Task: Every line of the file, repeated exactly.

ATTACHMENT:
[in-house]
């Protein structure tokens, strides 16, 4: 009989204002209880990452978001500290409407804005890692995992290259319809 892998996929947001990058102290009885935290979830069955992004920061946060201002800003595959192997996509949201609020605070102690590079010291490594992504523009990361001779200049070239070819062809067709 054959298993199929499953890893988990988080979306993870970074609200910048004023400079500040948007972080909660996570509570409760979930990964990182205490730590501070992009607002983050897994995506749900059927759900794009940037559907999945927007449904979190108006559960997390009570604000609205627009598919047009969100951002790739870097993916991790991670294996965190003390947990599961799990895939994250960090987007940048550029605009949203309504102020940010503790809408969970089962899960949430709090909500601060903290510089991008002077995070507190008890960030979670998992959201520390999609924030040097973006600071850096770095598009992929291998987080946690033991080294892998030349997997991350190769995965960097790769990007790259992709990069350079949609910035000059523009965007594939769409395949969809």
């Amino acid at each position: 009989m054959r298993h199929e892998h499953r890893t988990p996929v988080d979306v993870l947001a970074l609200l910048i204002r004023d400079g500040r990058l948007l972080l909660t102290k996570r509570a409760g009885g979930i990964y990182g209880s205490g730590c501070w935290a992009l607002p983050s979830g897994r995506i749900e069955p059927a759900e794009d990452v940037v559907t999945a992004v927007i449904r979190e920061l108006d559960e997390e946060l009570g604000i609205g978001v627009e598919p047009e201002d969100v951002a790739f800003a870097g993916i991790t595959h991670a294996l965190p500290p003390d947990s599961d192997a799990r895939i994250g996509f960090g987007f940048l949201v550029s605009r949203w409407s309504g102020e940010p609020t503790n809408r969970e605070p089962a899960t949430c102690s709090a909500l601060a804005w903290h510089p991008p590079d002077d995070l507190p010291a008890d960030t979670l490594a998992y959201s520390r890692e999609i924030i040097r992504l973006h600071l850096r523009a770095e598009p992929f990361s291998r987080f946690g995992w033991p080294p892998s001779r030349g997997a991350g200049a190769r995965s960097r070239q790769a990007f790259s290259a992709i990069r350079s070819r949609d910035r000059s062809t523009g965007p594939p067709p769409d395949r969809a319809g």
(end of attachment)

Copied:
[in-house]
């Protein structure tokens, strides 16, 4: 009989204002209880990452978001500290409407804005890692995992290259319809 892998996929947001990058102290009885935290979830069955992004920061946060201002800003595959192997996509949201609020605070102690590079010291490594992504523009990361001779200049070239070819062809067709 054959298993199929499953890893988990988080979306993870970074609200910048004023400079500040948007972080909660996570509570409760979930990964990182205490730590501070992009607002983050897994995506749900059927759900794009940037559907999945927007449904979190108006559960997390009570604000609205627009598919047009969100951002790739870097993916991790991670294996965190003390947990599961799990895939994250960090987007940048550029605009949203309504102020940010503790809408969970089962899960949430709090909500601060903290510089991008002077995070507190008890960030979670998992959201520390999609924030040097973006600071850096770095598009992929291998987080946690033991080294892998030349997997991350190769995965960097790769990007790259992709990069350079949609910035000059523009965007594939769409395949969809």
């Amino acid at each position: 009989m054959r298993h199929e892998h499953r890893t988990p996929v988080d979306v993870l947001a970074l609200l910048i204002r004023d400079g500040r990058l948007l972080l909660t102290k996570r509570a409760g009885g979930i990964y990182g209880s205490g730590c501070w935290a992009l607002p983050s979830g897994r995506i749900e069955p059927a759900e794009d990452v940037v559907t999945a992004v927007i449904r979190e920061l108006d559960e997390e946060l009570g604000i609205g978001v627009e598919p047009e201002d969100v951002a790739f800003a870097g993916i991790t595959h991670a294996l965190p500290p003390d947990s599961d192997a799990r895939i994250g996509f960090g987007f940048l949201v550029s605009r949203w409407s309504g102020e940010p609020t503790n809408r969970e605070p089962a899960t949430c102690s709090a909500l601060a804005w903290h510089p991008p590079d002077d995070l507190p010291a008890d960030t979670l490594a998992y959201s520390r890692e999609i924030i040097r992504l973006h600071l850096r523009a770095e598009p992929f990361s291998r987080f946690g995992w033991p080294p892998s001779r030349g997997a991350g200049a190769r995965s960097r070239q790769a990007f790259s290259a992709i990069r350079s070819r949609d910035r000059s062809t523009g965007p594939p067709p769409d395949r969809a319809g």